• 1 QB, 2 RB, 2 WR, 1 TE (no flex, no PPR) - Aaron Rodgers (QB1) = 4th overall
  • 1 QB, 2 RB, 2 WR, 1 TE (no flex, PPR) - Rodgers = 6h overall
  • 1 QB, 2 RB, 2 WR, 1 TE (1 flex, PPR) - Rodgers = 8th overall
  • 1 QB, 2 RB, 2 WR, 1 TE (2 flex, PPR) - Rodgers = 10th overall (FPC Scoring Rules)

  • This effect is even more evident when you examine where both QB2 (Drew Brees) and QB3 (Tom Brady) end up (23rd and 24th with FPC scoring). Suffice it to say all of the elite QBs will be taken too early. Wait until the 6th or 7th round and then get ready to pounce on one of the best players left.
  • NOT taking a TE early. This is, by far, the biggest difference between the FPC and other scoring contests. With 1.5 points per catch, the Top 5-8 tight ends are elevated very high with many of them going in the first three rounds of the draft. Be prepared to step out there and get one earlier than you might expect - but there are two good benefits to this. First of all you get an elite class tight end, which many other owners are going to have. The additional benefit of an earlier run on tight ends (which happens often in FPC / FFPC drafts) is that other positions slide down the draft board accordingly. There can only be 48 players taken in the first four rounds. If 7-8 are tight ends, that means Top 20 RBs and Top 20 WRs will likely be available in Round 5.

  • Drafting a second quarterback too early. Unless you are planning on a quarterback by committee, your backup QB can wait until Rounds 10-16 of your draft. If you have a Top 7-8 quarterback you should be fine with him starting most of the time anyway. Only take two quarterbacks before Round 10 if you are going with a committee approach.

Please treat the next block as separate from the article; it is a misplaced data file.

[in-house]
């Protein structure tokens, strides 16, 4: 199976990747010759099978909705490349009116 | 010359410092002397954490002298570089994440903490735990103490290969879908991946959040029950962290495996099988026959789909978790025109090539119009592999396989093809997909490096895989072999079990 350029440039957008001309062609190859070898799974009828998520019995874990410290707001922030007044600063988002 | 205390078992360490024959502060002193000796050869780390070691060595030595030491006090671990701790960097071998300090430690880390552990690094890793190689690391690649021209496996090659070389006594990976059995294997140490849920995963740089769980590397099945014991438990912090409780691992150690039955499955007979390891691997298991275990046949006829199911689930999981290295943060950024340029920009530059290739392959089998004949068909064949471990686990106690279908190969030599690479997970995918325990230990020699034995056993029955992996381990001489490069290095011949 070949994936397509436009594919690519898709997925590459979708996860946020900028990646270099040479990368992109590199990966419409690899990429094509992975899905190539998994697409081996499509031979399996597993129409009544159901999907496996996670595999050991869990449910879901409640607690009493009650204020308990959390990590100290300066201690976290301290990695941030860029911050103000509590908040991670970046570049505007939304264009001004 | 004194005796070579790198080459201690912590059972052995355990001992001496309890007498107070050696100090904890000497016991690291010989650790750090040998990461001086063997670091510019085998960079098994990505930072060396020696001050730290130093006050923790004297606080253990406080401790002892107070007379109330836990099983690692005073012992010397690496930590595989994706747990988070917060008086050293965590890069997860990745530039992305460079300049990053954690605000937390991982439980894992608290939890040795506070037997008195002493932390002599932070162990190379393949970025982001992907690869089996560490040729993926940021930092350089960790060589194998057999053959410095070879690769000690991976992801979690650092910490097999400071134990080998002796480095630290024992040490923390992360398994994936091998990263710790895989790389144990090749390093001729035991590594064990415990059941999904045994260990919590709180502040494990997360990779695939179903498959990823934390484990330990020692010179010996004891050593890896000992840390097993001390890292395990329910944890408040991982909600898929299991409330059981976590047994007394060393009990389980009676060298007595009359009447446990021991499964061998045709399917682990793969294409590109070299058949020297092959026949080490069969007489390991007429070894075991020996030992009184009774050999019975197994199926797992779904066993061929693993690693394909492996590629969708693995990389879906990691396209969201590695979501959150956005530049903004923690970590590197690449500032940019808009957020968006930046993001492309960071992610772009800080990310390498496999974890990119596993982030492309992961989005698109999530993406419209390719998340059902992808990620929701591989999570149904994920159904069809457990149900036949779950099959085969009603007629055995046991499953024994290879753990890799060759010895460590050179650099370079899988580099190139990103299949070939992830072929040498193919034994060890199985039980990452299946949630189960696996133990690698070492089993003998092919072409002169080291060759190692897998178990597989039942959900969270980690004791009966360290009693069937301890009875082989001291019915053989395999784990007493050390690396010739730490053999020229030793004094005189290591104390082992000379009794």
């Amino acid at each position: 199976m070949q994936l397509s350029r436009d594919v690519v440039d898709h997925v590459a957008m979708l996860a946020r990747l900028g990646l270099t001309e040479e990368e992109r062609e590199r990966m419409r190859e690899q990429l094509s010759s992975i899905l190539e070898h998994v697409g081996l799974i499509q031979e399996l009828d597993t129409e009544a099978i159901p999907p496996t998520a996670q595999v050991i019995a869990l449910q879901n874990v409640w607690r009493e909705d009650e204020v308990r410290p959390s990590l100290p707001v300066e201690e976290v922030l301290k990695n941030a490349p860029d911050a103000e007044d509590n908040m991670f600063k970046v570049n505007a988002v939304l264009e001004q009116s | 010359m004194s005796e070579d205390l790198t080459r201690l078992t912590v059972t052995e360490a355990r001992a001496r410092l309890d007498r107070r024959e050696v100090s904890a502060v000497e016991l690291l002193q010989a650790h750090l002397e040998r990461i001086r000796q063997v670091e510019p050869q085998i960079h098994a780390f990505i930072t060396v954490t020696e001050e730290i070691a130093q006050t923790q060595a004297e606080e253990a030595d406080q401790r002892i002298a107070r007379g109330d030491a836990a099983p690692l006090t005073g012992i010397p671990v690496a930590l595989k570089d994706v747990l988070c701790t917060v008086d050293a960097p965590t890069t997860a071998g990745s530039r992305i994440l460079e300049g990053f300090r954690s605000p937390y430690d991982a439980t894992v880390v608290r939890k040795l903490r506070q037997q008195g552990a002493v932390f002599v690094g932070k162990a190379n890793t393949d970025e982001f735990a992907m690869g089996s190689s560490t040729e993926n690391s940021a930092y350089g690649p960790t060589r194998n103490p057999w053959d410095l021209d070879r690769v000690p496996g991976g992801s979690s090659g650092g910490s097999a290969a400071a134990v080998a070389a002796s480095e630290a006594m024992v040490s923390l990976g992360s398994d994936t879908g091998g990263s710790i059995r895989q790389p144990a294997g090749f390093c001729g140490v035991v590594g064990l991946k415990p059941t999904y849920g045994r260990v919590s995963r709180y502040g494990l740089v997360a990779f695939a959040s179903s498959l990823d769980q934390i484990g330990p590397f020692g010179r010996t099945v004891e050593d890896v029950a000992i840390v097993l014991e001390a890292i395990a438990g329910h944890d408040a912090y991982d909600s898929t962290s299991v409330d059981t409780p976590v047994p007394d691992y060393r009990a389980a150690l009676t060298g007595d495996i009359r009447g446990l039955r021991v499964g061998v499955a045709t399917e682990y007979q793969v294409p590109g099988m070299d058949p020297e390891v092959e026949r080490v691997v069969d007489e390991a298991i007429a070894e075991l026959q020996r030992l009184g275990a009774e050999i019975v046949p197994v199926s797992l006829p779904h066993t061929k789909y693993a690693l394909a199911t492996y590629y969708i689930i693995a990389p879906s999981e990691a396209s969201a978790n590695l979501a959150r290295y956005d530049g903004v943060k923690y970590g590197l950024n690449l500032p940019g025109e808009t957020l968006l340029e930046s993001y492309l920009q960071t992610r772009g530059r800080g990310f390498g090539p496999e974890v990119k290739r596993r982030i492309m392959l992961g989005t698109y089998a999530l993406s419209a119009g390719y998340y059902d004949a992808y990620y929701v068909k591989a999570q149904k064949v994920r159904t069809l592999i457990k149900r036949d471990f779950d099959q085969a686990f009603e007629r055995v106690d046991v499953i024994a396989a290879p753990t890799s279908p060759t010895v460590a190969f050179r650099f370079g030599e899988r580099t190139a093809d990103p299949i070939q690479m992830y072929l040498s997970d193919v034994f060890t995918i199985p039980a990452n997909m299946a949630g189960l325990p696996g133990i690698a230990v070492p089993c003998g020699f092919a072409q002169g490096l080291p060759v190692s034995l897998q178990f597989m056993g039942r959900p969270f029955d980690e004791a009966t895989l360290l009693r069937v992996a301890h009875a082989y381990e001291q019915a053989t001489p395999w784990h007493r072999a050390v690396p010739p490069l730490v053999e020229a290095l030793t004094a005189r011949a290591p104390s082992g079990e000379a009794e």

• Drafting a first defense and/or first PK in the first 2/3 of the draft. The RBs, WRs and TEs are going to dry up. You need to have your share of these players to improve your chances that one emerges. Quite often the defenses predicted to be the elite ones to have for the coming season are not all that for fantasy purposes. Let someone else grab the Ravens, Eagles or 49ers too early. Use your last picks to secure a kicker and defense and do not draft more than one.
  • I have examined a lot of strong rosters from both the Pros vs. Joes, previous seasons of the FFPC and also from my drafts and mocks this year and I believe the winning teams had this in common: